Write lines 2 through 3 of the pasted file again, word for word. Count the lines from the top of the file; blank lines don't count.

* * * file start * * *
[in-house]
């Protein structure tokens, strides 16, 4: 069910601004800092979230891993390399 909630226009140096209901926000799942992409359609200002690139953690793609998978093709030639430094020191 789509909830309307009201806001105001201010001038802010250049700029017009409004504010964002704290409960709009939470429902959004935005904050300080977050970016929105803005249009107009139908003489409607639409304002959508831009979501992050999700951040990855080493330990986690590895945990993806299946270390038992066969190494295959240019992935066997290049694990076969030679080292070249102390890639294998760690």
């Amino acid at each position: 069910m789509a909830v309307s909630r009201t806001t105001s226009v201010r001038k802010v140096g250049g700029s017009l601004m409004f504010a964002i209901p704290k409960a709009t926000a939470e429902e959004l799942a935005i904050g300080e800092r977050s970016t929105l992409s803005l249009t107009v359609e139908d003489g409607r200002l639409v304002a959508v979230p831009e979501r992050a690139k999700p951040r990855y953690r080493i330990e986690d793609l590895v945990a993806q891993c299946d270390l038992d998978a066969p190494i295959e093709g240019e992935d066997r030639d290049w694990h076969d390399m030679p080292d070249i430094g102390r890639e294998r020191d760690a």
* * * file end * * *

């Protein structure tokens, strides 16, 4: 069910601004800092979230891993390399 909630226009140096209901926000799942992409359609200002690139953690793609998978093709030639430094020191 789509909830309307009201806001105001201010001038802010250049700029017009409004504010964002704290409960709009939470429902959004935005904050300080977050970016929105803005249009107009139908003489409607639409304002959508831009979501992050999700951040990855080493330990986690590895945990993806299946270390038992066969190494295959240019992935066997290049694990076969030679080292070249102390890639294998760690």
């Amino acid at each position: 069910m789509a909830v309307s909630r009201t806001t105001s226009v201010r001038k802010v140096g250049g700029s017009l601004m409004f504010a964002i209901p704290k409960a709009t926000a939470e429902e959004l799942a935005i904050g300080e800092r977050s970016t929105l992409s803005l249009t107009v359609e139908d003489g409607r200002l639409v304002a959508v979230p831009e979501r992050a690139k999700p951040r990855y953690r080493i330990e986690d793609l590895v945990a993806q891993c299946d270390l038992d998978a066969p190494i295959e093709g240019e992935d066997r030639d290049w694990h076969d390399m030679p080292d070249i430094g102390r890639e294998r020191d760690a």